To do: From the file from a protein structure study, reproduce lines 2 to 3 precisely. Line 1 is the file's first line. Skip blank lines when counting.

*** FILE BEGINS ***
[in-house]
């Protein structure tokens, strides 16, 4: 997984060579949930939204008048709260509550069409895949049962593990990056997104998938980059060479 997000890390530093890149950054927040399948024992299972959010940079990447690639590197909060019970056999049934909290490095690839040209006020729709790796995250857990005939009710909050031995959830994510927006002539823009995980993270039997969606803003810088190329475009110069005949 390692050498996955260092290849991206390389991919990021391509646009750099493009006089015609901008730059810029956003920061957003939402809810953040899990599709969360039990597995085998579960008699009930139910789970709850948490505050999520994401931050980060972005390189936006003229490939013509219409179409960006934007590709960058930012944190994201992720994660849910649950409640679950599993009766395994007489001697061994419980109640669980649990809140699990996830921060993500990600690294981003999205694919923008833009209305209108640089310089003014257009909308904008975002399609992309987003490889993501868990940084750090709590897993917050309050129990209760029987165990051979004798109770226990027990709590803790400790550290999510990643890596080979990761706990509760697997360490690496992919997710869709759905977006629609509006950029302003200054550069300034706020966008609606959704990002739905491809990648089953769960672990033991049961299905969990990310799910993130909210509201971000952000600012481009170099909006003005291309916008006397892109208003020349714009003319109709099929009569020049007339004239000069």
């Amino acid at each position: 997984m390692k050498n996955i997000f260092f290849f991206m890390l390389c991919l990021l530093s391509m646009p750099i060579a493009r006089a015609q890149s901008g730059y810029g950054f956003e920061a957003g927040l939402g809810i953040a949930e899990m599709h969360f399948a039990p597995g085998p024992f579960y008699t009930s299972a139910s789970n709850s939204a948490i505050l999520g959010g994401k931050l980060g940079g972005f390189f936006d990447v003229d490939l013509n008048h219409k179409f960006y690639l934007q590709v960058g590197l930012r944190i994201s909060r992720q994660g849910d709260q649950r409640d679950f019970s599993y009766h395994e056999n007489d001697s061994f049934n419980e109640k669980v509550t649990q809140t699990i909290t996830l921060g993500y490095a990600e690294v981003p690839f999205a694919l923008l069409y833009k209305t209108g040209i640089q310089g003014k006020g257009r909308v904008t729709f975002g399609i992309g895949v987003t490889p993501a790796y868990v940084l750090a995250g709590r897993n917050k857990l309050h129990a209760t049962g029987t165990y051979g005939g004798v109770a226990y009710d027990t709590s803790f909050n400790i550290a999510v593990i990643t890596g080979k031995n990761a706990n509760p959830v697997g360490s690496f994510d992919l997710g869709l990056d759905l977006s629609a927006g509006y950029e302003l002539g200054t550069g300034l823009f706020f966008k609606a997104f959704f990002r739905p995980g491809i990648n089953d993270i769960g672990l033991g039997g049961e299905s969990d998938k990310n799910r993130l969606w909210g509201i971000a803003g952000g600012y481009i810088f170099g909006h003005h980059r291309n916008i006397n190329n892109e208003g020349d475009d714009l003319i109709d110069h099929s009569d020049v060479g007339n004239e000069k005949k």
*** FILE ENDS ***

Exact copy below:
């Protein structure tokens, strides 16, 4: 997984060579949930939204008048709260509550069409895949049962593990990056997104998938980059060479 997000890390530093890149950054927040399948024992299972959010940079990447690639590197909060019970056999049934909290490095690839040209006020729709790796995250857990005939009710909050031995959830994510927006002539823009995980993270039997969606803003810088190329475009110069005949 390692050498996955260092290849991206390389991919990021391509646009750099493009006089015609901008730059810029956003920061957003939402809810953040899990599709969360039990597995085998579960008699009930139910789970709850948490505050999520994401931050980060972005390189936006003229490939013509219409179409960006934007590709960058930012944190994201992720994660849910649950409640679950599993009766395994007489001697061994419980109640669980649990809140699990996830921060993500990600690294981003999205694919923008833009209305209108640089310089003014257009909308904008975002399609992309987003490889993501868990940084750090709590897993917050309050129990209760029987165990051979004798109770226990027990709590803790400790550290999510990643890596080979990761706990509760697997360490690496992919997710869709759905977006629609509006950029302003200054550069300034706020966008609606959704990002739905491809990648089953769960672990033991049961299905969990990310799910993130909210509201971000952000600012481009170099909006003005291309916008006397892109208003020349714009003319109709099929009569020049007339004239000069």
């Amino acid at each position: 997984m390692k050498n996955i997000f260092f290849f991206m890390l390389c991919l990021l530093s391509m646009p750099i060579a493009r006089a015609q890149s901008g730059y810029g950054f956003e920061a957003g927040l939402g809810i953040a949930e899990m599709h969360f399948a039990p597995g085998p024992f579960y008699t009930s299972a139910s789970n709850s939204a948490i505050l999520g959010g994401k931050l980060g940079g972005f390189f936006d990447v003229d490939l013509n008048h219409k179409f960006y690639l934007q590709v960058g590197l930012r944190i994201s909060r992720q994660g849910d709260q649950r409640d679950f019970s599993y009766h395994e056999n007489d001697s061994f049934n419980e109640k669980v509550t649990q809140t699990i909290t996830l921060g993500y490095a990600e690294v981003p690839f999205a694919l923008l069409y833009k209305t209108g040209i640089q310089g003014k006020g257009r909308v904008t729709f975002g399609i992309g895949v987003t490889p993501a790796y868990v940084l750090a995250g709590r897993n917050k857990l309050h129990a209760t049962g029987t165990y051979g005939g004798v109770a226990y009710d027990t709590s803790f909050n400790i550290a999510v593990i990643t890596g080979k031995n990761a706990n509760p959830v697997g360490s690496f994510d992919l997710g869709l990056d759905l977006s629609a927006g509006y950029e302003l002539g200054t550069g300034l823009f706020f966008k609606a997104f959704f990002r739905p995980g491809i990648n089953d993270i769960g672990l033991g039997g049961e299905s969990d998938k990310n799910r993130l969606w909210g509201i971000a803003g952000g600012y481009i810088f170099g909006h003005h980059r291309n916008i006397n190329n892109e208003g020349d475009d714009l003319i109709d110069h099929s009569d020049v060479g007339n004239e000069k005949k």